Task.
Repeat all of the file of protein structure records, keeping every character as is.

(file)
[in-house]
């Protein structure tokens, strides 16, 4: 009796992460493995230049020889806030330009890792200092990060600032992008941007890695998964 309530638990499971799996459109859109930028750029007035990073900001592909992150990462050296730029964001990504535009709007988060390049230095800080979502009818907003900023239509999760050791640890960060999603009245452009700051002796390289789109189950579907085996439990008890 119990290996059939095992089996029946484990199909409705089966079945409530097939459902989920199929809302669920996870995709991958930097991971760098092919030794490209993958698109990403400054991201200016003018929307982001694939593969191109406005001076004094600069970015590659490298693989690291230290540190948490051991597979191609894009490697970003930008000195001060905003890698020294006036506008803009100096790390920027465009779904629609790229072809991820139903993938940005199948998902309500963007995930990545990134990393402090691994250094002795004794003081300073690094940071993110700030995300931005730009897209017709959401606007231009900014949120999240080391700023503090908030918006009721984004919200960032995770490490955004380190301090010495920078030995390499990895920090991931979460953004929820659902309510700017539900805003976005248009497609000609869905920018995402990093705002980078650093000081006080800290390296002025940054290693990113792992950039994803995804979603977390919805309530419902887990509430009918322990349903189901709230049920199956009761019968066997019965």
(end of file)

[in-house]
């Protein structure tokens, strides 16, 4: 009796992460493995230049020889806030330009890792200092990060600032992008941007890695998964 309530638990499971799996459109859109930028750029007035990073900001592909992150990462050296730029964001990504535009709007988060390049230095800080979502009818907003900023239509999760050791640890960060999603009245452009700051002796390289789109189950579907085996439990008890 119990290996059939095992089996029946484990199909409705089966079945409530097939459902989920199929809302669920996870995709991958930097991971760098092919030794490209993958698109990403400054991201200016003018929307982001694939593969191109406005001076004094600069970015590659490298693989690291230290540190948490051991597979191609894009490697970003930008000195001060905003890698020294006036506008803009100096790390920027465009779904629609790229072809991820139903993938940005199948998902309500963007995930990545990134990393402090691994250094002795004794003081300073690094940071993110700030995300931005730009897209017709959401606007231009900014949120999240080391700023503090908030918006009721984004919200960032995770490490955004380190301090010495920078030995390499990895920090991931979460953004929820659902309510700017539900805003976005248009497609000609869905920018995402990093705002980078650093000081006080800290390296002025940054290693990113792992950039994803995804979603977390919805309530419902887990509430009918322990349903189901709230049920199956009761019968066997019965």